The past two days have been less restless because we have implemented a mobile vet strategy that involves hiking around the expanse of Amak.

Hiking in a rainforest is a million times different than hiking in California. For one, we have to wear knee-high rain boots because for a lot of the hike you are trudging through shin-high mud. Laura has an uncanny ability to locate the deepest part of each swamp and submerge her foot up to the knee within it. She definitely takes the card for dirtiest clothes at the end of the day.

Second, the foliage is incredibly lush and dense. Our guide, Orlando, leads us with a machete so that he can hack away the banana trees and bamboo that blocks our path. Even with the trimming, we all have a hard time navigating through the low hanging leaves and vines. It's hard to believe that this terrain is real. It actually seems untouched. Man's presence is only evident directly on our path because of the machete trimming and tree trunk bridges over creeks. The best part is when you step out of the trees into a cliff clearing. The view onto the Amak or Bocay river is gorgeous; I completely understand why these Mayangna households choose to seclude themselves.

Laura may win in terms of mud but I hands down take the cake for mosquito bites. No exaggeration, I have 15 bites on my left leg. That's one appendage... I have 3 more limbs that have been equally savaged. Subsequently, I have developed a strange amount of respect for the Amak piglets that spend their day tenderizing themselves against various staircases and displaced roofing material. Jeff Campbell, you were right... I should have bought the 95% deet.

Our trekking through the rainforest has not successfully increased the number of dogs seen, just guaranteed that we saw the dogs too far to be brought to la casa materna. Based on our walks through town, we have seen the majority of the dogs. Jeremy believes that our census was probably incorrect and the dog number was exaggerated. The stragglers that won't bring their animals appear to want more money than we are offering. We are talking about visiting another village soon.


We left Amak today. I have to admit that I'm really happy to move on to a new town because the lull in physical exams is making the days seem very long. We are all leaving something in Amak, not exactly by choice. My blue shirt was stolen from a clothesline, Fio's leatherman was swiped from a table and James's solar charger was taken from our doorway.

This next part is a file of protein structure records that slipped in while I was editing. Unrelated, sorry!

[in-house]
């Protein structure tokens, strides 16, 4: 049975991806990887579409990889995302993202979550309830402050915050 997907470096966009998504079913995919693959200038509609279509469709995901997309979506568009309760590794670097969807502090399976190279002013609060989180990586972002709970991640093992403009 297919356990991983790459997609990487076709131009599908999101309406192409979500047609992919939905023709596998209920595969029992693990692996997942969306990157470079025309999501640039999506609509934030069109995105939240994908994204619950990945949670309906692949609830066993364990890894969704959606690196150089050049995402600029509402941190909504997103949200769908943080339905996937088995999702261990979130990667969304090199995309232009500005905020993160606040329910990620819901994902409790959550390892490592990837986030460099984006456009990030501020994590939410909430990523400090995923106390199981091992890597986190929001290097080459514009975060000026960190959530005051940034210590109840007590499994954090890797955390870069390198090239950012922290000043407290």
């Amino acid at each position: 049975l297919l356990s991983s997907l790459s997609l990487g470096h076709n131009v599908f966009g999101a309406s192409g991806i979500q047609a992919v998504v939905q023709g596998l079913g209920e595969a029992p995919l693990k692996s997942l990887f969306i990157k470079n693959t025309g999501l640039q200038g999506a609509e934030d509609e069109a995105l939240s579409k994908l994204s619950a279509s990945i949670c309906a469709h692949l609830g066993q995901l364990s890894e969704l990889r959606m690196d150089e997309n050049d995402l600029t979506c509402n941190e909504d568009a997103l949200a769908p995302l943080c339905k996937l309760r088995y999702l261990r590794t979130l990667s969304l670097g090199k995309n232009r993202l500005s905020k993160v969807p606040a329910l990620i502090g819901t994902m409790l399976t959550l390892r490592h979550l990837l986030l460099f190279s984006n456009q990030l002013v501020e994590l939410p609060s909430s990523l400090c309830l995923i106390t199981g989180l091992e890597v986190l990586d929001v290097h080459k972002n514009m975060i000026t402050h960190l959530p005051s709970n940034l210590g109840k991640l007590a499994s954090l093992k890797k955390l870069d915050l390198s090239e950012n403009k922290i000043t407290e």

We had a strange interaction with one of the Amak adults two days ago that impacted me more than I expected. A lot of the dogs that we see are super sick; they have BCSs of 1-2 (emaciated), heavy ectoparasite loads, often anemic, and generally look worn-out from their rough lives as hunting dogs. The lifespan of the town dogs is short, averaging 4 years, and occasionally we evaluate a dog that seems like it may be days away from death's doorstep. It’s obvious that some of the dogs brought to us may not make it to the end of our visit (let alone our visit next year).

Loba was presented to us emaciated, anemic, tremoring and trying to raise a fresh litter of puppies. Two days ago, we were told that she died. That actually isn't what disturbed me. What bothered me was that her owner sought us out to inform us that we had killed his dog. Despite our explanation that it was poor nutrition in the face of lactation that killed her (hypocalcemia) he continued to blame us. In his eyes, she was alive before us and dead after. I know that we did nothing harmful to Loba and actually advised her owner regarding a better nutritional plan but I still feel guilty.

In class our professors emphasize focusing on the successes while learning from the mistakes. As for the patients that you can't save despite your effort, you can't dwell. Dwelling on the unsaved can fuel hesitation, lower confidence and generally make the job difficult to endure. I have to make a point of focusing on the successful cases and learning from the mistakes because I will encounter more Lobas.

Our dinner had some much appreciated variety in the form of paca meat and tortillas in addition to the standard red beans and rice. The paca was found by one of the Puluwas hunting dogs earlier this evening. We actually sampled (heart and kidney tissue) the animal directly after it was killed so eating it now was a little strange. Either way it wasn’t that bad, like a mix between pork and chicken. My piece still had hair in it. James, Gaston and I were the only ones that tried it; Devin and Fio are vegetarians. I’ve officially eaten bushmeat!

Note: Gaston learned several days later that rumors of Loba's death may not have been true.